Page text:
Monday, November 11, 2013

Flying Rubes

It's my contention that we foreigners need to take a huge step back from our condescending attitudes about China, even when there's good reason for those attitudes.

"Oh lord, it's hard to be humble," went the old song lyric, and it's true in China when you come from a culture that produced the automobile — as well as proper traffic control —  the airplane, the computer, the internet, and the handkerchief. (To my friends who think the handkerchief is old-school, just wait till you come to China and see the old men hawk up giant-sized lugies and splat them onto the sidewalk right in front of where you're walking, and ask whether the handkerchief is a technological improvement.) Indeed, it's hard to be humble, when the Chinese frequently act like such third-world rubes.

To me, though, the message of these experiences is how quickly China has advanced. They've gone from Medieval to Modern in half my lifespan, and that should be admired — even as I reserve the right to laugh a little bit at the Medieval remnants that persist.

A couple days ago, Ma Lei's mother gave her a phone call, worried about our upcoming trip to Beijing. They've never flown before, so they don't know how it works, and Mother was concerned that our schedule was too tight. "Are you sure we'll get there early enough to get a seat?" she asked, "And should I bring a little stool in case we have to sit down the aisle?"

You see, on a Chinese long-distance bus or train, there are regulations that say you can't stand in the aisle or sit without a proper seat, but those regulations exist only on paper. Everyone taking a long-distance bus in China (2 hours or more) will either bring along a small fold-out seat or expect the bus operator to have them. A plane is really just a bus with wings, so why not hedge our bets by bringing along little stools?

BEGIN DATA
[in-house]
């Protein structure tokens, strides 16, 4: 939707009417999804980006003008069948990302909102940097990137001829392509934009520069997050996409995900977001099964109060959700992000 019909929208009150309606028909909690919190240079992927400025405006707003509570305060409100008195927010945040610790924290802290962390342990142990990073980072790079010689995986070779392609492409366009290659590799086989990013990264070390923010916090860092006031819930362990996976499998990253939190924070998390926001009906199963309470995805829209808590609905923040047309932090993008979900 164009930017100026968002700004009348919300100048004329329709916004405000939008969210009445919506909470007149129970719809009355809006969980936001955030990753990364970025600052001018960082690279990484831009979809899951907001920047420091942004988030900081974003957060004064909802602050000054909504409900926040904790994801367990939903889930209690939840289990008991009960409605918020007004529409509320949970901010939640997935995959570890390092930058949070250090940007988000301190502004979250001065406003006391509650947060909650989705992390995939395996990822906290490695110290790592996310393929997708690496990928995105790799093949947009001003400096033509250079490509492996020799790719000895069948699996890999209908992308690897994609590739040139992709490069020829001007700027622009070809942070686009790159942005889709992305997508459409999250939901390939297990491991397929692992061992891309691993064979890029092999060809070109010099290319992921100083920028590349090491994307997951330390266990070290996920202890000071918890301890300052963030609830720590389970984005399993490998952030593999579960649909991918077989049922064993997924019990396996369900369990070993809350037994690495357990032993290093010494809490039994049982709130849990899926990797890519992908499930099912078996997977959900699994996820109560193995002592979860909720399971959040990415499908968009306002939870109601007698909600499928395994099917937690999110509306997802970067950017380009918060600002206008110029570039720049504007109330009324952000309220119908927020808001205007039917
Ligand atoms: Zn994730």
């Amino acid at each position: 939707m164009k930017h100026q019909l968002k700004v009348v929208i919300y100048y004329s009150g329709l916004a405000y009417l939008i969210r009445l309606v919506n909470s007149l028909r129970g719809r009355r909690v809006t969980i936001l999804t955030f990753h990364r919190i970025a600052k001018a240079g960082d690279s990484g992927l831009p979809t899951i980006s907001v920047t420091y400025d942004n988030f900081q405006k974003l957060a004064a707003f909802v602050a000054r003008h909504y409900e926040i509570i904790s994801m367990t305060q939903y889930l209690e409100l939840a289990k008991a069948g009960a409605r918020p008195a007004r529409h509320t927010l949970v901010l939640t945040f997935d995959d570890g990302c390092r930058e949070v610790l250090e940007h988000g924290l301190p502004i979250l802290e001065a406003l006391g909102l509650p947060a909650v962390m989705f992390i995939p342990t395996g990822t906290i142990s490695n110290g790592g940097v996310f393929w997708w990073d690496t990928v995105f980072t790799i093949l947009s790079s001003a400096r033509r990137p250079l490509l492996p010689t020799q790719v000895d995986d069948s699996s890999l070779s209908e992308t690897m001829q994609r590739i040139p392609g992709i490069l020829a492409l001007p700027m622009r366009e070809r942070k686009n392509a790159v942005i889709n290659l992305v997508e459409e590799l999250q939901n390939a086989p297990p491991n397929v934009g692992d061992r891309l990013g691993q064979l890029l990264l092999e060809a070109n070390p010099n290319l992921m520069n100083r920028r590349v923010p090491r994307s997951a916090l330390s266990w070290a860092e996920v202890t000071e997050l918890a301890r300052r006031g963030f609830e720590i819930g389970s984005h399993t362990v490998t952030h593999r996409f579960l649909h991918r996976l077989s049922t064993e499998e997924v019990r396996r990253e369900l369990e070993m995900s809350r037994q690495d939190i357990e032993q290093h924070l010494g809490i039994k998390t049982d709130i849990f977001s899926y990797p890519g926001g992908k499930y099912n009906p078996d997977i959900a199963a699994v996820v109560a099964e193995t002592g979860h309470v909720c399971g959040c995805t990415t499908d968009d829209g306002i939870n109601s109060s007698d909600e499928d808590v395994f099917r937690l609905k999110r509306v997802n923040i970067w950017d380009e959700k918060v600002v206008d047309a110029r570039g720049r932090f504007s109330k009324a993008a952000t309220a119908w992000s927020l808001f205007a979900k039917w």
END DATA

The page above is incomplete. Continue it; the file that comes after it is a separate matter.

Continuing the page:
One of Ma Lei's online friends told her a story, which I don't know the provenance of. It was told to Ma Lei as if it were something that her friend had personally observed, but it could be something she got online. Anyway, I pass it on without swearing that it's the fact...

An old farm-woman got ready to take her first flight. Like someone preparing for his first bullet-train experience, she wanted to get a seat with a view. She saw that there were seats to the right, as she got onto the plane, but then there were these seats off to the left that had the best possible view. So she turned left and plopped down in the captain's seat.

As the story was told to Ma Lei, and then to me, the pilot came in and told the woman she had to leave. But being an elderly Chinese, and expecting people to give up their seats for her, she refused. Who are you, little man, to insist that I give up this super-comfortable chair with the great view out the front window?

Again, I can't swear it's all true. But as told to me the pilot whopped her a few good ones on the head, then she realized she was in the wrong place. She finally got up and allowed herself to be guided back to her proper seat.

I hope that story isn't actually true, but it could be. It's not impossible that a Chinese nongcunren — a rube — would be so ignorant of the norms of air travel. After all, the standards that apply to their train travel are completely different from the way one has to behave when flying. It's fine to laugh at her, but let's not forget what fish out of water we would be if we had to survive in Chinese farm country for a while.

In a way, hats off to China. They've got a population which is still majority-underclass, yet they're developing an infrastructure of modernity. The mere fact that my wife's family — brutalized during the Mao era — impoverished and reduced to subsistence farming — with close cousins who died of starvation while I was a well-fed boy in America — could now be flying to Beijing... That's pretty cool.


  1. Their behavior on the high-speed trains is very different from that on the intercity busses, I know from first-hand experience.

  2. Hi Robert,
    I've been enjoying reading your posts this past week, particularly as my wife and I are considering moving to Dalian in the next year. My wife is from the mainland, I'm from the US, and we are living in Hong Kong. If you have the time, would you mind sharing your opinion on buying property in Dalian, such as how to find a trustworthy agent, and where you think are the most desirable areas to live. We have an 18 month old. A walkable area, near parks and other amenities would be ideal. Thank you in advance.. - James